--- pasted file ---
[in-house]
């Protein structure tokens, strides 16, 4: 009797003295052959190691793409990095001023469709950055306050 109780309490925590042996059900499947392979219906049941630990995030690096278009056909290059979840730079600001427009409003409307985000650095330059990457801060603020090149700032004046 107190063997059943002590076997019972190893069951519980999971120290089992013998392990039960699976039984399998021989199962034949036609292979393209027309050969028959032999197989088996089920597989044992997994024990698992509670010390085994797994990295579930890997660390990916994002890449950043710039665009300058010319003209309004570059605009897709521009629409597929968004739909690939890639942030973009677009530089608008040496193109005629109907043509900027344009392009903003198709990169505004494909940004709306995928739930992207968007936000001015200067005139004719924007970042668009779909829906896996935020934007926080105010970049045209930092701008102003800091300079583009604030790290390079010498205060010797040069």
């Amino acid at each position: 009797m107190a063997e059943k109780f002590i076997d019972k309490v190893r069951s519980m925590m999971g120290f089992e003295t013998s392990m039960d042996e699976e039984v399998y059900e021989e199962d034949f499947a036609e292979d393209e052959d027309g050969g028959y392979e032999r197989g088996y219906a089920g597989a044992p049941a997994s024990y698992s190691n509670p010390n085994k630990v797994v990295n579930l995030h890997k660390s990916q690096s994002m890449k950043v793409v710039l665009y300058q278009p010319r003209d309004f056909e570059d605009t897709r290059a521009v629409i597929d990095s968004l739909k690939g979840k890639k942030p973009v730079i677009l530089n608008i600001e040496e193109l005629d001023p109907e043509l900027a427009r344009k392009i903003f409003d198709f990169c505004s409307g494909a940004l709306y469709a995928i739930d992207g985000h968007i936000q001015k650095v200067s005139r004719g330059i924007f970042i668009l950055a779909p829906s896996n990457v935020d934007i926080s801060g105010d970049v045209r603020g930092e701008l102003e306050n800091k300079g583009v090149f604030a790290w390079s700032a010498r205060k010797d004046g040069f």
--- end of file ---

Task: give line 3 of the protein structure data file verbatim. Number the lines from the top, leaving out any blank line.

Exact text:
């Amino acid at each position: 009797m107190a063997e059943k109780f002590i076997d019972k309490v190893r069951s519980m925590m999971g120290f089992e003295t013998s392990m039960d042996e699976e039984v399998y059900e021989e199962d034949f499947a036609e292979d393209e052959d027309g050969g028959y392979e032999r197989g088996y219906a089920g597989a044992p049941a997994s024990y698992s190691n509670p010390n085994k630990v797994v990295n579930l995030h890997k660390s990916q690096s994002m890449k950043v793409v710039l665009y300058q278009p010319r003209d309004f056909e570059d605009t897709r290059a521009v629409i597929d990095s968004l739909k690939g979840k890639k942030p973009v730079i677009l530089n608008i600001e040496e193109l005629d001023p109907e043509l900027a427009r344009k392009i903003f409003d198709f990169c505004s409307g494909a940004l709306y469709a995928i739930d992207g985000h968007i936000q001015k650095v200067s005139r004719g330059i924007f970042i668009l950055a779909p829906s896996n990457v935020d934007i926080s801060g105010d970049v045209r603020g930092e701008l102003e306050n800091k300079g583009v090149f604030a790290w390079s700032a010498r205060k010797d004046g040069f």